Contributor: Gordon K. Klintworth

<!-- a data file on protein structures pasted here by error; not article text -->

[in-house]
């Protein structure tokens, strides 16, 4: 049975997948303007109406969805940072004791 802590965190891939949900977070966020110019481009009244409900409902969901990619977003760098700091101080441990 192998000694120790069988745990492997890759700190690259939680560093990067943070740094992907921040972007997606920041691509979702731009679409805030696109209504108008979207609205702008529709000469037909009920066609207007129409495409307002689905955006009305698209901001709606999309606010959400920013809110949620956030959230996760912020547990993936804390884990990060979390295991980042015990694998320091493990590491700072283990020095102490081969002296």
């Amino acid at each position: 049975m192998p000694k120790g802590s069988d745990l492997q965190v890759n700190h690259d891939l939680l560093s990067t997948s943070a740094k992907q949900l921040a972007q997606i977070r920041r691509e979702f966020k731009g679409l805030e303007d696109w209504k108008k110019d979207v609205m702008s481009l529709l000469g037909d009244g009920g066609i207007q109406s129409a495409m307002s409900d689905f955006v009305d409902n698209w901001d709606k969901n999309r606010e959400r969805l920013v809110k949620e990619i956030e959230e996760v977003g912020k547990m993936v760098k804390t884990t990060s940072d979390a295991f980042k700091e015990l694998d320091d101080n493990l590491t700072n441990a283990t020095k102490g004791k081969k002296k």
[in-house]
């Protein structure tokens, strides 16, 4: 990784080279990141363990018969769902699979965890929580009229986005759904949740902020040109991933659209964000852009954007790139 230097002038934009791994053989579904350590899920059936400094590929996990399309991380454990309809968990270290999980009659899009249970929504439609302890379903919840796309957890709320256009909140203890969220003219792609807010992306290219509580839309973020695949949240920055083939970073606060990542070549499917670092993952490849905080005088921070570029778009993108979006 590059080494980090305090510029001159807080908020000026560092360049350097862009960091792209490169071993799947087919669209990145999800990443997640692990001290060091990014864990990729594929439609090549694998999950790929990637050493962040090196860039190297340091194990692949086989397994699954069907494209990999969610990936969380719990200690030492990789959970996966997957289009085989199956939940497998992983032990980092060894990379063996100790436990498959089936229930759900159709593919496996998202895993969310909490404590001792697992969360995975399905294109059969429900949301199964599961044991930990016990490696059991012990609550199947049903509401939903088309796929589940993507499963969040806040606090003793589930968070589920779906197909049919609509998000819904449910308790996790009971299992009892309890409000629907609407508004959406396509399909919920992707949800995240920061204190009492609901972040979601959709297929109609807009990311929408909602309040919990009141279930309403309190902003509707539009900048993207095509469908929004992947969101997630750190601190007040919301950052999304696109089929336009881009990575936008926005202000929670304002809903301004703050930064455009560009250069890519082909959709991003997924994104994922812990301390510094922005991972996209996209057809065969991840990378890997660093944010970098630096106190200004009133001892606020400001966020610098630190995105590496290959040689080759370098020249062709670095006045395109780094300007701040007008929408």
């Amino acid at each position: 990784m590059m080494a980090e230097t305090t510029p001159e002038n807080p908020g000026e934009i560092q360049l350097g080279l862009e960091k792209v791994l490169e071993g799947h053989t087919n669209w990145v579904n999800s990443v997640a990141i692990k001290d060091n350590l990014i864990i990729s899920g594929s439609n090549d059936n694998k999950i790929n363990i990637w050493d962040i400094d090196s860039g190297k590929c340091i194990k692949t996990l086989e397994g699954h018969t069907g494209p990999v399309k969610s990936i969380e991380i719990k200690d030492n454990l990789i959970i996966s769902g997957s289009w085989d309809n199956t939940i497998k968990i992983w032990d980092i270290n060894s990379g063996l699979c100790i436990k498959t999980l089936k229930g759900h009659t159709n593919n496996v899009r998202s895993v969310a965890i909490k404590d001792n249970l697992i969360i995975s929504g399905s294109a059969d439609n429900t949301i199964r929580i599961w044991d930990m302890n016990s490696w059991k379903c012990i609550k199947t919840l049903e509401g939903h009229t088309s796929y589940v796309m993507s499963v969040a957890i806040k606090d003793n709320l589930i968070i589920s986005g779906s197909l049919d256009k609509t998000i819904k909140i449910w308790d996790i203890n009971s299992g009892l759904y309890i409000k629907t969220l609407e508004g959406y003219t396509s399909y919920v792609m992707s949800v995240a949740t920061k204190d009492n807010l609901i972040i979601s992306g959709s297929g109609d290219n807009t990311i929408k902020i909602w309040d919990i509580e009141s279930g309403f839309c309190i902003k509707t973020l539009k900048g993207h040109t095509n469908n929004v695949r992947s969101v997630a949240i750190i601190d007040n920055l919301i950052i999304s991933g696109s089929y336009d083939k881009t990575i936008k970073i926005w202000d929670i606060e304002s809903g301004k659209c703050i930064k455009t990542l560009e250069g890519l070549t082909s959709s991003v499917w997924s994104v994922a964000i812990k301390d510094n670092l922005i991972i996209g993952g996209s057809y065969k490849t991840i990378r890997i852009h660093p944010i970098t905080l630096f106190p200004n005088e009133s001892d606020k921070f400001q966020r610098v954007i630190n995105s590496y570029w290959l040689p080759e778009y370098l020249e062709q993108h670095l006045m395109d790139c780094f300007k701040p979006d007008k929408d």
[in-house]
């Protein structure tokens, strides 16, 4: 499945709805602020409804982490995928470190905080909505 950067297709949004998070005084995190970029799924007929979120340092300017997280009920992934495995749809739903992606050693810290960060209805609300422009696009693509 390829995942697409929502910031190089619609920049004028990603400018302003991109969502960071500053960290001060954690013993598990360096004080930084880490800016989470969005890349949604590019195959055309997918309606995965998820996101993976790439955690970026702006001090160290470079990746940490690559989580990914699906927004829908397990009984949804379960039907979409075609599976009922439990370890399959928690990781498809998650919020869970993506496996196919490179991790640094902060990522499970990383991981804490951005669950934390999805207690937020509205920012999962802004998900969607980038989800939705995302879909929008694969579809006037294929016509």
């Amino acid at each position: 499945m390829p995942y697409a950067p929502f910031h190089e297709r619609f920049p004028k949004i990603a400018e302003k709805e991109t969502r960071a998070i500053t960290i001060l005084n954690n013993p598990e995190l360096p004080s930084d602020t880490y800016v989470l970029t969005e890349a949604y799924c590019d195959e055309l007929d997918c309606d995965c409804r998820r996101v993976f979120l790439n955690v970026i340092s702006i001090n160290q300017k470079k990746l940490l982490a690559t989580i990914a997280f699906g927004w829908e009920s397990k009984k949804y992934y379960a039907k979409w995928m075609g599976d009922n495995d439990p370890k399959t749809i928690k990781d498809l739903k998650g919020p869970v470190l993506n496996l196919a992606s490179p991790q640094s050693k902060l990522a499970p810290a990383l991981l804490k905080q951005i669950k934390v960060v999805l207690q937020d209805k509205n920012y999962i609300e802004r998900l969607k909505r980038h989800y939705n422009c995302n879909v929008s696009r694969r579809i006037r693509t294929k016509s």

Vernal keratoconjunctivitis is a bilateral allergic disease of the conjunctiva and cornea that is most common in the spring, because of airborne allergens, such as pollen. Feature include a stringy, mucous conjunctival discharge, giant papillae at the upper tarsus, and marked intching. Parts of the conjunctiva appear milky appearance with numerous fine papillae may form in the lower palpebral conjunctiva. A pseudomembrane is sometimes present. Several corneal abnormalities develop (including superficial punctate keratitis [keratitis - superficial punctate], epithelial defects, superficial ulcers, micropannus, and a pseudogerontoxon which is often adjacent to Trantas dots). Young males are mainly affected during childhood, but in adults both males and females are equally affected. The condition may start by four years of age and after the third decade the vernal keratoconjunctivitis is uncommon. A personal or family history of atopic disease (such as hayfever , atopic dermatitis [eczema], or asthma) is common. Increased levels of IgE can be detected in the tears and serum of affected individuals.The serum IgE levels are elevated. The conjunctiva of patients with vernal keratoconjunctivitis contains many eosinophils and mast cells, but also lymphocytes, plasma cells and neutrophils.